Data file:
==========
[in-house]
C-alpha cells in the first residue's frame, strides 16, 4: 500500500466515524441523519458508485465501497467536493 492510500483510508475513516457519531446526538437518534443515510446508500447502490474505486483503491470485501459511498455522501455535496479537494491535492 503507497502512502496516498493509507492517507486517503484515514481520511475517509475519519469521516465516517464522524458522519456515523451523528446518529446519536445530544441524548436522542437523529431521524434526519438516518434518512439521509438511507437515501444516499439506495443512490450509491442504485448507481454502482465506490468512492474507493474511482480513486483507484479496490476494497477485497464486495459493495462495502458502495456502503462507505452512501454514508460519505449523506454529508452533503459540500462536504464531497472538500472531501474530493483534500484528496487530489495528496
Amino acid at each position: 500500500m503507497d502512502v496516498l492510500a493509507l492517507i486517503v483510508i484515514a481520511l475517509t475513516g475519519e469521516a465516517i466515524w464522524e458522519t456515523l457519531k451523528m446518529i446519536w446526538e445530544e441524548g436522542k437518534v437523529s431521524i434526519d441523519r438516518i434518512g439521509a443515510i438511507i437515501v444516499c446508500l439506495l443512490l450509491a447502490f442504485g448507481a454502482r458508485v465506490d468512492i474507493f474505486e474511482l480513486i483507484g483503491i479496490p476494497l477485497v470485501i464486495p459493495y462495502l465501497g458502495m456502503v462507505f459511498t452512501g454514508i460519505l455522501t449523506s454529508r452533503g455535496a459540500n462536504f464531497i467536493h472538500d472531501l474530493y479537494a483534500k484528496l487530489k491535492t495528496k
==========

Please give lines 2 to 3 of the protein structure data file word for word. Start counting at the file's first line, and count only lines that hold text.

C-alpha cells in the first residue's frame, strides 16, 4: 500500500466515524441523519458508485465501497467536493 492510500483510508475513516457519531446526538437518534443515510446508500447502490474505486483503491470485501459511498455522501455535496479537494491535492 503507497502512502496516498493509507492517507486517503484515514481520511475517509475519519469521516465516517464522524458522519456515523451523528446518529446519536445530544441524548436522542437523529431521524434526519438516518434518512439521509438511507437515501444516499439506495443512490450509491442504485448507481454502482465506490468512492474507493474511482480513486483507484479496490476494497477485497464486495459493495462495502458502495456502503462507505452512501454514508460519505449523506454529508452533503459540500462536504464531497472538500472531501474530493483534500484528496487530489495528496
Amino acid at each position: 500500500m503507497d502512502v496516498l492510500a493509507l492517507i486517503v483510508i484515514a481520511l475517509t475513516g475519519e469521516a465516517i466515524w464522524e458522519t456515523l457519531k451523528m446518529i446519536w446526538e445530544e441524548g436522542k437518534v437523529s431521524i434526519d441523519r438516518i434518512g439521509a443515510i438511507i437515501v444516499c446508500l439506495l443512490l450509491a447502490f442504485g448507481a454502482r458508485v465506490d468512492i474507493f474505486e474511482l480513486i483507484g483503491i479496490p476494497l477485497v470485501i464486495p459493495y462495502l465501497g458502495m456502503v462507505f459511498t452512501g454514508i460519505l455522501t449523506s454529508r452533503g455535496a459540500n462536504f464531497i467536493h472538500d472531501l474530493y479537494a483534500k484528496l487530489k491535492t495528496k